But in the end, that’s why unions spent so much in Ohio—they couldn’t afford to let taxpayers see the benefits that Senate Bill 5 would have brought to their communities. Because if voters had real-life examples of government reforms saving jobs and tax dollars, well, unions lose that fight every day, and twice on Tuesdays.

Actually, if you count those two California cities, that makes three.

Either way, union scare tactics don’t stand a chance against an educated electorate.

Cross-posted on GOHP Blog.


  1. +1000

    Absolutely nailed it. Great post.

  2. So what you're saying is... A bunch of commercials turned Ohioans into a bunch of braindead, uneducated voters? And since wisconsin didn't recall walker that makes them an educated electorate?

    1. Well if it looks like and it smells like then maybe. They wern't commericals in Ohio they were lies and more lies. Not a single one of their commericals was factual.

    2. That's not the point we're making at all. What we're saying is, had SB5 taken effect, and voters seen all the good it would have done, then unions wouldn't have been able to lie about it.

    3. @GOHP Yes exactly. I will NEVER understand the decision to approve and sign SB5 early enough to allow it to be subject to 2011 referendum. What it the hell were Kasich his team thinking? It seemed drop dead obvious that they should have forced it into 2012 and allowed voters a chance to see the wisdom of it. It was also as serious mistake to include law enforcement and other safety personnel in it. IMO.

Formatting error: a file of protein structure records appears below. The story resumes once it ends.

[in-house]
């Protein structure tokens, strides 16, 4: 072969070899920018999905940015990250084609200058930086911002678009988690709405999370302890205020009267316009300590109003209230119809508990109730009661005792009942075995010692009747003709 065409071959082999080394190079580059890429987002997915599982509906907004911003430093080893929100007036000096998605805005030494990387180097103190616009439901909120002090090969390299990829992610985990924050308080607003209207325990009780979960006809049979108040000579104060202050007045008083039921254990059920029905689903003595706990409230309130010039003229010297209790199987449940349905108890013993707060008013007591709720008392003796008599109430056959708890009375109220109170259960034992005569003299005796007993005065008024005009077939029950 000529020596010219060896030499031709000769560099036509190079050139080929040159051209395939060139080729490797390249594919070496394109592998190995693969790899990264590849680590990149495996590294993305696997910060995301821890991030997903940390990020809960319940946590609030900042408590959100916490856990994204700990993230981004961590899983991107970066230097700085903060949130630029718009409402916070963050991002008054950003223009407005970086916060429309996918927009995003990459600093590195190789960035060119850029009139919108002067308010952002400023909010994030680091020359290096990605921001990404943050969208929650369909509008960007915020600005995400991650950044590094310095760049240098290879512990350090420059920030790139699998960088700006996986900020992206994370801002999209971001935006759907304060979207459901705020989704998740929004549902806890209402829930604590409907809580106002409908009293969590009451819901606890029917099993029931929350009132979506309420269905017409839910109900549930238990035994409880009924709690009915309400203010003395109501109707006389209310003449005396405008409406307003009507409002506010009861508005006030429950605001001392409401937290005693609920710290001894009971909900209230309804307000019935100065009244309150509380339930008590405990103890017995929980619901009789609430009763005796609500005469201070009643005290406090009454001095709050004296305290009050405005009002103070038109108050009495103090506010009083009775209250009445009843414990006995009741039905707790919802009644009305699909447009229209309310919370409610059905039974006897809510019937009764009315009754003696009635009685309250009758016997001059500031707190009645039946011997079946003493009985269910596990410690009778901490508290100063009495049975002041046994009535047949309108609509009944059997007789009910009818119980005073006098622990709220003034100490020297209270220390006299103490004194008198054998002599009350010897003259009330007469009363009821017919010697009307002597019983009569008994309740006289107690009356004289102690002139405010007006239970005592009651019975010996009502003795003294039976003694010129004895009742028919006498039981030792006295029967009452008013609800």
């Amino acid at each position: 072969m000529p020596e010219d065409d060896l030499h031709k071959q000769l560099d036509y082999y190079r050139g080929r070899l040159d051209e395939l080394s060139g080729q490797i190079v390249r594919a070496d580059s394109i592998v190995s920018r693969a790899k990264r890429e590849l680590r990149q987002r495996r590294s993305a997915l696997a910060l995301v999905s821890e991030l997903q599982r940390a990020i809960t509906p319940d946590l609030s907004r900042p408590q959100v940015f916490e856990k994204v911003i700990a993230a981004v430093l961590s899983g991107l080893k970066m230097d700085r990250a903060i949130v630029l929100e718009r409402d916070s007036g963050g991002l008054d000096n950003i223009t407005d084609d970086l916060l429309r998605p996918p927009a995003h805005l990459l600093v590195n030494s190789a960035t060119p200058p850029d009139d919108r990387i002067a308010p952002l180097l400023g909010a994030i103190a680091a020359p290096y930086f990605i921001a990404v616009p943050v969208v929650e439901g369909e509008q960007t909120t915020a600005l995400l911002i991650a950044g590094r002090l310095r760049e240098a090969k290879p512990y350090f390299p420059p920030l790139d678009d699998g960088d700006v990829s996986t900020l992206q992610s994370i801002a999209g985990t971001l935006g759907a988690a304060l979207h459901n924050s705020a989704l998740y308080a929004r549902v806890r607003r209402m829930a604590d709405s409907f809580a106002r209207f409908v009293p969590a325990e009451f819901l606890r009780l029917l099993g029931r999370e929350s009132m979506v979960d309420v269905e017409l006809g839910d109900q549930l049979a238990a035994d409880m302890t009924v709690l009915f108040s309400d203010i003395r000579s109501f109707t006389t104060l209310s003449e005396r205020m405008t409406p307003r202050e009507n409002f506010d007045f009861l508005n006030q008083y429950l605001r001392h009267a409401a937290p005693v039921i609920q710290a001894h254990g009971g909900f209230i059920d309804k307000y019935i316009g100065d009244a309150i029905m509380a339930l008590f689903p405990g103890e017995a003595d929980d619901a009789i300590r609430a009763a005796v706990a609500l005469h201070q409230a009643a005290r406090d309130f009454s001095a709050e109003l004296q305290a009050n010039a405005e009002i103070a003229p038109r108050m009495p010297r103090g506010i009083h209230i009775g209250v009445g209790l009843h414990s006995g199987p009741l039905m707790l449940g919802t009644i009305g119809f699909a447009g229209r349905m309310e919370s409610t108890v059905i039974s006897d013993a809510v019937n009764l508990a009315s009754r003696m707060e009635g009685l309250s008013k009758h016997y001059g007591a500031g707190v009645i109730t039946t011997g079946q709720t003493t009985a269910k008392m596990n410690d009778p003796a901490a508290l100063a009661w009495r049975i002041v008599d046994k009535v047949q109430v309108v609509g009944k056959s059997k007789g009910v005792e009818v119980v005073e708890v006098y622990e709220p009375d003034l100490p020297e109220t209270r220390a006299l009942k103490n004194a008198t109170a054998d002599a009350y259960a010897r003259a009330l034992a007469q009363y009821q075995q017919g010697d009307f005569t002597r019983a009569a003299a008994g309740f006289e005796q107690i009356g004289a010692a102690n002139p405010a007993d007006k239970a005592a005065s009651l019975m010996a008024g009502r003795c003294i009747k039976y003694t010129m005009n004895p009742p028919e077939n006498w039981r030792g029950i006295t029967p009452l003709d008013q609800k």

4. @Fargo44 Unfortunately, that's not how a referendum works. Once the bill was signed, it had 90 days to take effect. If petitions were submitted for referendum within that 90 days (and they would have been regardless of when the bill was signed), then the bill doesn't go into effect regardless of when it's signed.

      As for Kasich, I, personally, hold him fairly harmless and place the blame squarely on the Senate. If given the chance for a do-over, I think Kasich & his team would have gone about it a lot differently. There were just a few folks in the Senate that thought they were smarter. IMO anyway.

    5. I certainly agree on the sentiments about how SB5 was handled in the Ohio Senate -- amateurish and clumsy. I fault my own senator for biting off more than could be chewed -- but in contrast there were some RINO's in the senate and a back-stabbing ORP Central Committee working against it.
      I think they should have forced aggressive concessions on health insurance and retirement contributions and made public union dues voluntary in Ohio. Those would have been a big fist step that everyone could have supported.

  3. Kind of like the great-grandmother being portrayed as supporting issue 2? The unions would have agreed to concessions. They were under agreed-upon concessions from the Strickland administration when BS5 was passed. It was an unneccesary power grab and voters saw through it. I have to disagree with the assertion that almost 70% of Ohio voters are "brainwashed." If you think the people in this state are so stupid, why are you still here? Your boy Kasich threw around a bunch of lies. Oh here's one:

    1. The argument made by the great-grandmother was only applicable the other way around. Was the ad in poor taste? Maybe. But that doesn't make it any less true.

      Unlike nearly everything that came from the mouth of "We are Ohio."